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Syndra watched her father walk away with Celia and Kenrith until they were out of sight, then turned to Godwyn. "So," she began, a bit uncomfortably, "I guess you'll want to stay near your father's room. Could you walk me up to get my sewing, then we can come back?"

Godwyn frowned. "We can go find Edlyn, if you think we should. I wouldn't put it past the Boltons to decide she's fair game." He looked at his father's door. "The Maester is with him, he'll do all that can be done. And if there is a crisis, then they will send for Kenrith."

Syndra appeared relieved. "Yes, I think Kenrith was right. We should warn her to stay away from them." Syndra smiled sympathetically and nodded at Godwyn's last words. Inside, though, she seethed at both Celia and Uncle Oswain himself, as she so often did. All Godwyn wanted to do was help. Why was that so wrong?

"There is one thing I want to pick up in my rooms before we go, though," Syndra said as she started off in that direction. "Can we go there first?"

"Aye." Godwyn followed her, saying no more. He let her lead, walking a few paces behind her, his eyes flicking from side to side as though he expected the Boltons and their retainers to leap from a doorway at any moment.

After several moments of walking, she looked back over her shoulder at him, her expression pained. "Godwyn, could you just act normal, please? You're making me nervous," she said, not slowing.

"Huh?" He looked confused.

No Boltons appeared, however and they reached Syndra's room quite undisturbed.

Inside, was, however, a different story. Eryk Bolton was sitting on Syndra's bed, his dark curls tumbling into his eyes, his expressuion troubled, his long legs drawn up to his chest and his arms wrapped around them.

Syndra stopped short, her back stiffening like an angered wolf. "What are you doing here," she hissed.

Godwyn pushed past her, advancing on Eryk menacingly. "Stand up," he said. "I don't want to hit a man while he's sitting down."

"Your quarrel's not with me, believe me," Eryk responded quickly. He sat up, not standing, his hands lifting to show he was unarmed - although his glance at Godwyn was wary.

"I have to talk to you," he said to Syndra. "To warn you."

Syndra stepped up near Godwyn and held a hand out to stay his fist. "Let him talk," she murmurred to her cousin. She turned to Eryk. "Warn me about what?" she asked coldly.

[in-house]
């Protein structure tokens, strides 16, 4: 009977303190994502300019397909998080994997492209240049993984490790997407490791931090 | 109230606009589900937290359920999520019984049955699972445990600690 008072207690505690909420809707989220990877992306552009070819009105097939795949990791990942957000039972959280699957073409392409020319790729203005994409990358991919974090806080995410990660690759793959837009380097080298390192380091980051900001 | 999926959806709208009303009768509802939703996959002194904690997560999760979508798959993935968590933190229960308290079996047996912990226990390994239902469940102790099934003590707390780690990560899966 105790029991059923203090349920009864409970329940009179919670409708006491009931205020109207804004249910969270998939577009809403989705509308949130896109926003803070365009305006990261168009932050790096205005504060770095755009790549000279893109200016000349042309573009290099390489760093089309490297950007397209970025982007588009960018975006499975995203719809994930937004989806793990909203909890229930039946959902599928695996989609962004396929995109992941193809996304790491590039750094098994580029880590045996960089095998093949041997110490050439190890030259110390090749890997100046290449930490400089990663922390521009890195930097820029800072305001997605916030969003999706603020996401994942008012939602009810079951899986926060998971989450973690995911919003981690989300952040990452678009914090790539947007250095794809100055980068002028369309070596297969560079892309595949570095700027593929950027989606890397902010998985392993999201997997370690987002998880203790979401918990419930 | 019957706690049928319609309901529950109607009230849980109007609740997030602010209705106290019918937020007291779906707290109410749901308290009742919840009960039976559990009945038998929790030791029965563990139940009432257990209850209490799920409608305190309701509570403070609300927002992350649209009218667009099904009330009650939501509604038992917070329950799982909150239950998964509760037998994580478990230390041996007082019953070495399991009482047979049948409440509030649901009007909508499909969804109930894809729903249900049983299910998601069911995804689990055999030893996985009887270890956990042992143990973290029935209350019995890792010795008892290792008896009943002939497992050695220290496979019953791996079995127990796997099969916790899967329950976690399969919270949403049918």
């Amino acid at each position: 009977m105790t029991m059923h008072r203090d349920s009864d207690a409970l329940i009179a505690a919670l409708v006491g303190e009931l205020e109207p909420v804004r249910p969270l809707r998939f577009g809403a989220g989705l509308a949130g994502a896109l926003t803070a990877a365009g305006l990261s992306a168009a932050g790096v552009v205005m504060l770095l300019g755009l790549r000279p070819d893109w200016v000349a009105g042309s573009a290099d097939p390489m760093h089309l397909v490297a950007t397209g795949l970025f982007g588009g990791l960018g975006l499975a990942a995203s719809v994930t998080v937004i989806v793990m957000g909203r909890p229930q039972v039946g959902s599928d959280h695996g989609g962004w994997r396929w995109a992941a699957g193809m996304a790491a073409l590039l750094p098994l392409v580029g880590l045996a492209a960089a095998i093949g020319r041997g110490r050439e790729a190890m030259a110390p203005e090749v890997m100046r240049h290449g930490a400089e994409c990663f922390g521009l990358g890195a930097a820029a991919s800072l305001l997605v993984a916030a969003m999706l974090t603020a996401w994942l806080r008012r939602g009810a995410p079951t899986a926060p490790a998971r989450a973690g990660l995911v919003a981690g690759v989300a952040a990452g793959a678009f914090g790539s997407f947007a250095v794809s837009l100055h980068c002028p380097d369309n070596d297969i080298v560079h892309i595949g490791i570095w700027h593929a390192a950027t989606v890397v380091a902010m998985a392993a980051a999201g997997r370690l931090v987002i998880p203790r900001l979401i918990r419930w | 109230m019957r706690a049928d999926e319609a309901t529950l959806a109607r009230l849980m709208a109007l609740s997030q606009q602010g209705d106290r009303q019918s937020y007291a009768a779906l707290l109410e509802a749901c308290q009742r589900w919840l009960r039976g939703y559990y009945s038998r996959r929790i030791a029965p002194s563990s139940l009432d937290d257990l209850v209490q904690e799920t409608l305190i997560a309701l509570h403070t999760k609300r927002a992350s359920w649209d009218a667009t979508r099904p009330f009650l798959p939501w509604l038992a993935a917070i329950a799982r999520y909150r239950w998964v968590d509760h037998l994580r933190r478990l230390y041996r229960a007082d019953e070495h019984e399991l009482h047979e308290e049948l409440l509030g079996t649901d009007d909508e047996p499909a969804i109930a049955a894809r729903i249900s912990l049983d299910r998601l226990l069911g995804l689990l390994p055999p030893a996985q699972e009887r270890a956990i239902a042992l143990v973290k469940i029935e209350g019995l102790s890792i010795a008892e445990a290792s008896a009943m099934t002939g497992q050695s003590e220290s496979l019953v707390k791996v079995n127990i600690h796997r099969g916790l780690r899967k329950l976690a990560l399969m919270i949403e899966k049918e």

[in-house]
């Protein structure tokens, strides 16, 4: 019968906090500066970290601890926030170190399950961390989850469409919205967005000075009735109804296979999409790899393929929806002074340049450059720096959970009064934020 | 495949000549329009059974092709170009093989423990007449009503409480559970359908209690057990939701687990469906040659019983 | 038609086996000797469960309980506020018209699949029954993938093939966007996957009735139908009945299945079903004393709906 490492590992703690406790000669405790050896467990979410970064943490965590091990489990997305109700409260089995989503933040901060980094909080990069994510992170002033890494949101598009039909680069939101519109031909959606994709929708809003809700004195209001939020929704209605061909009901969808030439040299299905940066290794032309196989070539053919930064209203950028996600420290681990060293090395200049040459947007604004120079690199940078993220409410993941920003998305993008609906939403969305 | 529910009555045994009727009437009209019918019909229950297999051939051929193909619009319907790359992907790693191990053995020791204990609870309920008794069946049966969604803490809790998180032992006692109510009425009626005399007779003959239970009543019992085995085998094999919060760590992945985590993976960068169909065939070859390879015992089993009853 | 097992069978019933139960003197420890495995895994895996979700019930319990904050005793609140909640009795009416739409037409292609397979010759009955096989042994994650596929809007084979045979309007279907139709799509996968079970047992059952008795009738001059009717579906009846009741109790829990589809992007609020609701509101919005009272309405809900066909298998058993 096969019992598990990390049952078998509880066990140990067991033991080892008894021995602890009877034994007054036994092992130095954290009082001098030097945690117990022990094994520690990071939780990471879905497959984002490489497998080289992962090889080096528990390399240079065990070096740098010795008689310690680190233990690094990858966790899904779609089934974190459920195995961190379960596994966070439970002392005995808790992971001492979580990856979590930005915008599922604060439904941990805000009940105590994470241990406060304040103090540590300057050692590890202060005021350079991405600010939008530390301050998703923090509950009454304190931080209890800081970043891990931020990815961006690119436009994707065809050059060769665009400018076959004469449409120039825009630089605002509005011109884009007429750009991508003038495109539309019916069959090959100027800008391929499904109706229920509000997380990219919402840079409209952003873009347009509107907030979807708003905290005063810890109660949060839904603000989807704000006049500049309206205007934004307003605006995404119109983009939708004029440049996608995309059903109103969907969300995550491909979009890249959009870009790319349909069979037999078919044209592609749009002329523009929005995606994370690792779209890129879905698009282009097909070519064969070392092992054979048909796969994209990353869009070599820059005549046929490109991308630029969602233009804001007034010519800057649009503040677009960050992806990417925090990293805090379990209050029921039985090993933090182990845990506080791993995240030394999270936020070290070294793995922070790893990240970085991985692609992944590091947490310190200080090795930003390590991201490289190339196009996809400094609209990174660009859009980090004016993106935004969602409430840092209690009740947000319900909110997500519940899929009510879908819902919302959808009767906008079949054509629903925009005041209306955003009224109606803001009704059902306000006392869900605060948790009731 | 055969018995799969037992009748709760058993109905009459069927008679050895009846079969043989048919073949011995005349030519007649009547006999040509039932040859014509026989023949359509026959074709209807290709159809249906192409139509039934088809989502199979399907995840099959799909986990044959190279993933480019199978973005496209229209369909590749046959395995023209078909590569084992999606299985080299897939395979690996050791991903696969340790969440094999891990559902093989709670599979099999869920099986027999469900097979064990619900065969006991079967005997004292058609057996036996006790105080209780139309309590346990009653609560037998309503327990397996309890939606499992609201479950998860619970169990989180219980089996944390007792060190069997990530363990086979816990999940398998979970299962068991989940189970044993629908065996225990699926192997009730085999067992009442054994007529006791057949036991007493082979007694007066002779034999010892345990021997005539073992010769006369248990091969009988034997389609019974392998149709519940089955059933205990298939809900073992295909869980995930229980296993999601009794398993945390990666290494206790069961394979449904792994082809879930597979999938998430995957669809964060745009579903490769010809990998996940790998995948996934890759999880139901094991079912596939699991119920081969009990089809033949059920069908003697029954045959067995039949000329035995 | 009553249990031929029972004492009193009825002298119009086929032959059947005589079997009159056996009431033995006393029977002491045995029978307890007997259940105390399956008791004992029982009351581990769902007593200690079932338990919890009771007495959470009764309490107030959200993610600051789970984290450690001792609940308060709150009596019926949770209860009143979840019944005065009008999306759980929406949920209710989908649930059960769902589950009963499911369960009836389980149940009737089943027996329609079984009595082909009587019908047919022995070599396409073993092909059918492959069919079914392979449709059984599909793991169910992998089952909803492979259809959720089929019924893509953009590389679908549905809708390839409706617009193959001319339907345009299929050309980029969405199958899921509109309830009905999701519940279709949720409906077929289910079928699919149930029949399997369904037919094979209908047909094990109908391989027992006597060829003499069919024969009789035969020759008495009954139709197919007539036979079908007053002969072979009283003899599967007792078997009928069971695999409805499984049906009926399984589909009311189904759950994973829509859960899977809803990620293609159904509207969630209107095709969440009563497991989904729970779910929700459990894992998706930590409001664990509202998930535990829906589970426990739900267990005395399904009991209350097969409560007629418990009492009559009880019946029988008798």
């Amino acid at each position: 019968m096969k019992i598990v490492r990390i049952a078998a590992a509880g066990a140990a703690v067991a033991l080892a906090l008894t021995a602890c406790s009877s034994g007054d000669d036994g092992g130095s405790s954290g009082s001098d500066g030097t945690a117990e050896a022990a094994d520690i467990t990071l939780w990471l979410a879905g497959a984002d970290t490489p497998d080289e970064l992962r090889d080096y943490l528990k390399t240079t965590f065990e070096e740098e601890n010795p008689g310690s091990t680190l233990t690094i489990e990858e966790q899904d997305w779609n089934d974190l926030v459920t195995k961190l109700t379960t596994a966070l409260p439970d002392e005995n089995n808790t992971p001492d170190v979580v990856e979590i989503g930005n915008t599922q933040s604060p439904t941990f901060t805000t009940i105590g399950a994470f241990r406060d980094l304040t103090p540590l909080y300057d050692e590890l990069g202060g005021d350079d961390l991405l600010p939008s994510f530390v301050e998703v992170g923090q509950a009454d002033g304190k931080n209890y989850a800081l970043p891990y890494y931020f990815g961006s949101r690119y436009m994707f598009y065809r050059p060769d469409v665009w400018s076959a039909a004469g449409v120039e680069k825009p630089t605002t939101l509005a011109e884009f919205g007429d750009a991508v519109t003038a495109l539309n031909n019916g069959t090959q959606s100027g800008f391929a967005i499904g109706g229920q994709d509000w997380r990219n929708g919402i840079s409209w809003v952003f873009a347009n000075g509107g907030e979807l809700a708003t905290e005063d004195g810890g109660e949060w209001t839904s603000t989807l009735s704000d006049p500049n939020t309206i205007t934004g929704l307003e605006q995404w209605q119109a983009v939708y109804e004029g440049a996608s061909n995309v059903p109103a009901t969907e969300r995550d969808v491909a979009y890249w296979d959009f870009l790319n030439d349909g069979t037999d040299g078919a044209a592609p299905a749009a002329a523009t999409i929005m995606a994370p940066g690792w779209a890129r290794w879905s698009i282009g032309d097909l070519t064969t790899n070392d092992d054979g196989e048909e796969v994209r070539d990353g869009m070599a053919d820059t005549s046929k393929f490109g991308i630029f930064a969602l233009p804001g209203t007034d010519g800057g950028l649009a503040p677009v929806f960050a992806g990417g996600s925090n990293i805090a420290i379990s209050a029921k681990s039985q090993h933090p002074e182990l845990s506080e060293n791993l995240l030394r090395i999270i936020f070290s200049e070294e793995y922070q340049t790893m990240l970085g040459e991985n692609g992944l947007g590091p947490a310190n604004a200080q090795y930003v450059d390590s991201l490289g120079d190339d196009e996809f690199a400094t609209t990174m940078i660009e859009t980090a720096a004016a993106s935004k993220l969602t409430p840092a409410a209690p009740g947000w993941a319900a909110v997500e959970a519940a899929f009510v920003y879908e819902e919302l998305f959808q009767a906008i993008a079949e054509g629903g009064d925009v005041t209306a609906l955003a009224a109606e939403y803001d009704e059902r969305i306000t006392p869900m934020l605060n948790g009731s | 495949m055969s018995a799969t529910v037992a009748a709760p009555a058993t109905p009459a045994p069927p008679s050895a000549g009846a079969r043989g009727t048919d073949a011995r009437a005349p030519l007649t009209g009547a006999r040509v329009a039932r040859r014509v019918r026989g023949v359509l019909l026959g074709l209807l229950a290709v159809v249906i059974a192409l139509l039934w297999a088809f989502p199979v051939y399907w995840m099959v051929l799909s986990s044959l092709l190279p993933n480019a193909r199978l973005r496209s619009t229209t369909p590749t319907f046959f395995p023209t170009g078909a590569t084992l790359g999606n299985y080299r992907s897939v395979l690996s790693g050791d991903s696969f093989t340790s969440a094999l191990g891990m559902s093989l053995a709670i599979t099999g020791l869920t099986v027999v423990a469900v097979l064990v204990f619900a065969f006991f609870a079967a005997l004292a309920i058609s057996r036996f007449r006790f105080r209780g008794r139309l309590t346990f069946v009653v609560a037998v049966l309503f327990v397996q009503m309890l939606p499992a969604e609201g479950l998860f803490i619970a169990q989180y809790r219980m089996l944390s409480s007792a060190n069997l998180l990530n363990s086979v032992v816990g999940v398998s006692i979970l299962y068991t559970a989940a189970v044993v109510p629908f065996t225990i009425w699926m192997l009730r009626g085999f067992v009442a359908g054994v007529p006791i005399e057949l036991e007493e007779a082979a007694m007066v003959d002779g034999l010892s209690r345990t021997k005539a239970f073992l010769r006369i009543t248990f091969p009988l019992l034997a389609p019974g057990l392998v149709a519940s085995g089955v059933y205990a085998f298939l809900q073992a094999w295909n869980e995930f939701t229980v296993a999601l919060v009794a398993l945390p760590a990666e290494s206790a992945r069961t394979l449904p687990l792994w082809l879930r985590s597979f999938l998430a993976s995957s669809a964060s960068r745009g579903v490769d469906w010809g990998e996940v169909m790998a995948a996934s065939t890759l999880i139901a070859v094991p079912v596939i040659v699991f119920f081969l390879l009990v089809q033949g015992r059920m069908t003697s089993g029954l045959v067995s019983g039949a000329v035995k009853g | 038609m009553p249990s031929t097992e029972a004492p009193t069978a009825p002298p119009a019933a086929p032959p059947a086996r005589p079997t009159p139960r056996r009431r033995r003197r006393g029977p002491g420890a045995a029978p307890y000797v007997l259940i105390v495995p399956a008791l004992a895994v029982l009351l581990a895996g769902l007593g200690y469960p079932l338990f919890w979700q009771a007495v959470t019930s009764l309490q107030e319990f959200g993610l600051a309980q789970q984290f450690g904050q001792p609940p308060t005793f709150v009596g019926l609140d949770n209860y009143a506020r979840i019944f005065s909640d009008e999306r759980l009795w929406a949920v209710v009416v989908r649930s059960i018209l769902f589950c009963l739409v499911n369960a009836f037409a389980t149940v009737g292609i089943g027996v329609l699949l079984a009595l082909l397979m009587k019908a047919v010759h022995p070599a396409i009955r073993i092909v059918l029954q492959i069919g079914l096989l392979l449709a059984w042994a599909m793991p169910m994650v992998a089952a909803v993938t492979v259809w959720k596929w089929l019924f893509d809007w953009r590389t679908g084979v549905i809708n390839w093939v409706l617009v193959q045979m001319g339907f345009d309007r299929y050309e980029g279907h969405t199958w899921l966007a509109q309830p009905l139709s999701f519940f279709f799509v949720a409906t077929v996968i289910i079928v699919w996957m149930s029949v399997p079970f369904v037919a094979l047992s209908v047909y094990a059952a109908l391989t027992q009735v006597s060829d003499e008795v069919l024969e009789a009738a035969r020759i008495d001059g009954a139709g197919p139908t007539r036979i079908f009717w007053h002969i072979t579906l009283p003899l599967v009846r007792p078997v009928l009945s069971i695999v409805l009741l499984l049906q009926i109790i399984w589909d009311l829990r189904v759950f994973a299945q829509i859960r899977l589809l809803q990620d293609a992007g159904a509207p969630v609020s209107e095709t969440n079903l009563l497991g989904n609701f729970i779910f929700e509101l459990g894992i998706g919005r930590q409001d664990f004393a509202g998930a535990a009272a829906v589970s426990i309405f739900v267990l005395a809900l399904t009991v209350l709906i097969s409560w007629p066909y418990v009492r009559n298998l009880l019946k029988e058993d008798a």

Godwyn glowered down at Eryk, clearly wanting nothing more than to let his anger out in a good hard blow. But he waited to let Syndra hear whatever lies the Bolton chose to tell.

"What my father told me," Eryk said, looking up at her unhappily. "He said... that he came upon you, in the arms of a young Maester. He said ... you screamed and ran when you saw him, and knew that he'd seen you."

"That's a lie," Syndra spat. "I screamed because your own loving father tried to wrap me in his own =filthy= embrace against my will. And who knows what you were planning to do to me here in my own bedroom had I been alone. Get out!" she seethed. "NOW!" Syndra pointed at the open door, her blue eyes flaming with fury.

Eryk shook his head.

"I believe you," he said. "Believe me ... because I believe you. And I was planning ... nothing. Just to talk ... to warn you."

He was rising from the bed.

"You heard her," Godwyn growled. "Move!" And he grabbed for Eryk's shoulder, planning on thrusting the other lad across the room and through the open door hard enough to slam into the wall on the other side of the corridor. If Eryk resisted, so much the better, Godwyn was aching to plant a fist in his face.

Eryk seemed taken by surprise - and Godwyn found it easy to thrust him forward. Easy, that is, until on the threshold of the room where Eryk seemed to stumble and fall, curling into a ball at Godwyn's feet.

Eryk slipped from Godwyn's grasp as he fell, and Godwyn's forward momentum carried him right over the young man's body. Godwyn stumbled, throwing both his hands out to grasp the sides of the doorway, preventing him from falling, but leaving him leaning at an awkward angle over Eryk, vulnerable to an attack if the Bolton boy chose to make it.

Eryk twisted under him, and used Godwyn's body to push himself back against the opposite wall so that he could rise to his feet, breathing a little faster. (So he pushes with his feet, which might wind Godwyn, but it isn't hard enough to hurt, or an attack). For one second Godwyn saw something flare in his eyes - and then Eryk was shaking his head in disgust.

"Hardy. Tough as oak, twice as thick."